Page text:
Knife sticking INDECOM stuck me - Lewin
Early into the job, former Commissioner of Police Rear Admiral Hardley Lewin said he faced the same backlash the Independent Commission of Investigations (INDECOM) is getting, namely, that its push to cut police fatal shootings is demoralising members of the Jamaica Constabulary Force (JCF).
"The Tuesday - day two on the job - I asked for a list of all police officers who had been involved in five or more fatal shootings in the past two years - not whether they fired or not [but] whether they were there as part of the team," Lewin told a Gleaner Editors' Forum on Tuesday. The forum was held to examine the recommendations of the West Kingston Commission of Enquiry.
"I got a list of about 22 officers, including a
superintendent and a deputy superintendent - two gazetted officers. I got that by the Friday. I said, 'I want all of them at my office the following week Thursday'. I dealt with the officers separately and I read them the riot act. Fatal shootings nosedived."
Lewin became the 26th police commissioner on December 17, 2007, three years before INDECOM was established to respond to public concerns about police excess and transparency in investigating them.
But "the same knife that's sticking INDECOM now stuck me," said Lewin, who served as head of the Jamaica Defence Force before his appointment as police chief.
"The narrative was that my leadership style is causing the police to be demoralised, so they have dropped hands, and as a consequence, crime is spiralling out of control. I got stuck by that. I keep telling policemen who I speak to when they talk about and complain, that look, INDECOM was a consequence of the police failing to deal with their own issues."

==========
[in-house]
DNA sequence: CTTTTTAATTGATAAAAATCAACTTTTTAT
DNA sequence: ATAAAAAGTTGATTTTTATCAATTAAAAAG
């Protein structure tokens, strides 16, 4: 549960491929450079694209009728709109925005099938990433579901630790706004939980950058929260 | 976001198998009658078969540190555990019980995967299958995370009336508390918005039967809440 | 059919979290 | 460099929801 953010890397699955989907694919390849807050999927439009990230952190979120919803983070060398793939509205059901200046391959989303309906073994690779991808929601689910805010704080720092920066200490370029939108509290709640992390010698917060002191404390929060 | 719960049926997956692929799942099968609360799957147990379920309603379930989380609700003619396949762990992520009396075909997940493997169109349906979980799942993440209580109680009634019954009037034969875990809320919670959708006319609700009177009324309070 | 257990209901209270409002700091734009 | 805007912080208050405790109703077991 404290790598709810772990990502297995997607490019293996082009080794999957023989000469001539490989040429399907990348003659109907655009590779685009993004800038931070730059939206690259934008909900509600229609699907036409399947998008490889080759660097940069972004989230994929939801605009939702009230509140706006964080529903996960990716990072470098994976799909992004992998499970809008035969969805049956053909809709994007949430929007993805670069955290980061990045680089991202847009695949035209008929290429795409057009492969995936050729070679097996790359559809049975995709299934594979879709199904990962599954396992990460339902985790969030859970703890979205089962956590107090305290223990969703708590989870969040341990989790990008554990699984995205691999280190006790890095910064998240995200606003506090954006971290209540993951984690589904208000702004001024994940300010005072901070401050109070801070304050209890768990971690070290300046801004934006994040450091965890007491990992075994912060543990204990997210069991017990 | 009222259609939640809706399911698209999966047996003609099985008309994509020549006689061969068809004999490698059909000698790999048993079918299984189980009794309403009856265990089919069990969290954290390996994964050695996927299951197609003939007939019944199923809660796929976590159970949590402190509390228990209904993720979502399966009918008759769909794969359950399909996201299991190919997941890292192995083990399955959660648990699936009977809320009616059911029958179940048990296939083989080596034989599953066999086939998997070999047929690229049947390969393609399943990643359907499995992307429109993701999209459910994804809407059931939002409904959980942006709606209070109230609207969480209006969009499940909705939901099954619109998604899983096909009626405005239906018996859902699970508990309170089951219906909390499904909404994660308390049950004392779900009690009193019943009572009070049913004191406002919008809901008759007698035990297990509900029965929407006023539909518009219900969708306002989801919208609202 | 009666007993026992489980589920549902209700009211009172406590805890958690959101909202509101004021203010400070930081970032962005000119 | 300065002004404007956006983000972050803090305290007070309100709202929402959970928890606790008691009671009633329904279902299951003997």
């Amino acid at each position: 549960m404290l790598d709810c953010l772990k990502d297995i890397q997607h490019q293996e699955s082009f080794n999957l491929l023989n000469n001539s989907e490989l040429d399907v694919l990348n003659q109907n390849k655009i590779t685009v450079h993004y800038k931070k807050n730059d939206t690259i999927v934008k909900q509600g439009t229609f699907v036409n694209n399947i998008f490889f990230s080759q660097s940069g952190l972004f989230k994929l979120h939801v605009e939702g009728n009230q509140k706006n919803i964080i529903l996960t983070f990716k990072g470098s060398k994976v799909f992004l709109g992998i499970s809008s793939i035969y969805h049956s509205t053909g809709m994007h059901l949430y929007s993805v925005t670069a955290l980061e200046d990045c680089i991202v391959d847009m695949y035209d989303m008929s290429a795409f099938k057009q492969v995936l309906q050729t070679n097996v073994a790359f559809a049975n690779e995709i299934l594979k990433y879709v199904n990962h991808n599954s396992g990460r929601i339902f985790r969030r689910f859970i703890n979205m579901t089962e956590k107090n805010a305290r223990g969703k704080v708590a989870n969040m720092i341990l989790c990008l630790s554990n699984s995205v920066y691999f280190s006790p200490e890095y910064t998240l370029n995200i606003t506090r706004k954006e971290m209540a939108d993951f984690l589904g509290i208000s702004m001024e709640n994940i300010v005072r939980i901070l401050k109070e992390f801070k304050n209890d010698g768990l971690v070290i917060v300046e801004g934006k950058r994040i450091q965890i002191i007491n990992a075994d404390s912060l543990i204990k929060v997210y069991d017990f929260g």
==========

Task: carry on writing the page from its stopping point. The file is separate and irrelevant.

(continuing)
INDECOM 'not really a solution'
Lewin, who resigned in 2009, shared his story after Professor Anthony Clayton, an expert on local security, told the forum that INDECOM "is not really a solution" for institutional problems afflicting the police force.
"INDECOM is picking up the problems after they've already occurred," Clayton said. "What we really need to do is emphasise the more low-key, but essentially preventive, measures because if you have good systems, better systems of training, accountability, oversight, and management in place, a lot of these problems wouldn't occur in the first place."
Over the six years of its establishment, INDECOM and the police have had a rough relationship, characterised by complaints that the oversight body is "overzealous" and affecting police work.
Politicians are still debating whether to set up an oversight body for INDECOM.
Last month, National Security Minister Robert Montague acknowledged police concerns about INDECOM and announced in Parliament that the police force and INDECOM were to sign an agreement to govern the engagement of both groups.
Public Defender Arlene Harrison Henry and human rights lobbyist Susan Goffe, who also participated in the forum, insisted that INDECOM remains an "essential" part of the efforts to transform the police force.
"It is an essential part of the solution because as we have seen, where there is no accountability, the things (excesses) continue as always. From their data, they (INDECOM) produce reports that highlight trends within the police force, weakness, things that can result in abuse," Goffe argued.
According to INDECOM, 1,918 civilians were killed by members of the security forces between 1999 and 2009, with the highest single-year figure - 272 - recorded in 2007.
The figure dropped to 224 in 2008 before jumping again to 263 the following year.
Last year's figure of 106 was the lowest in years.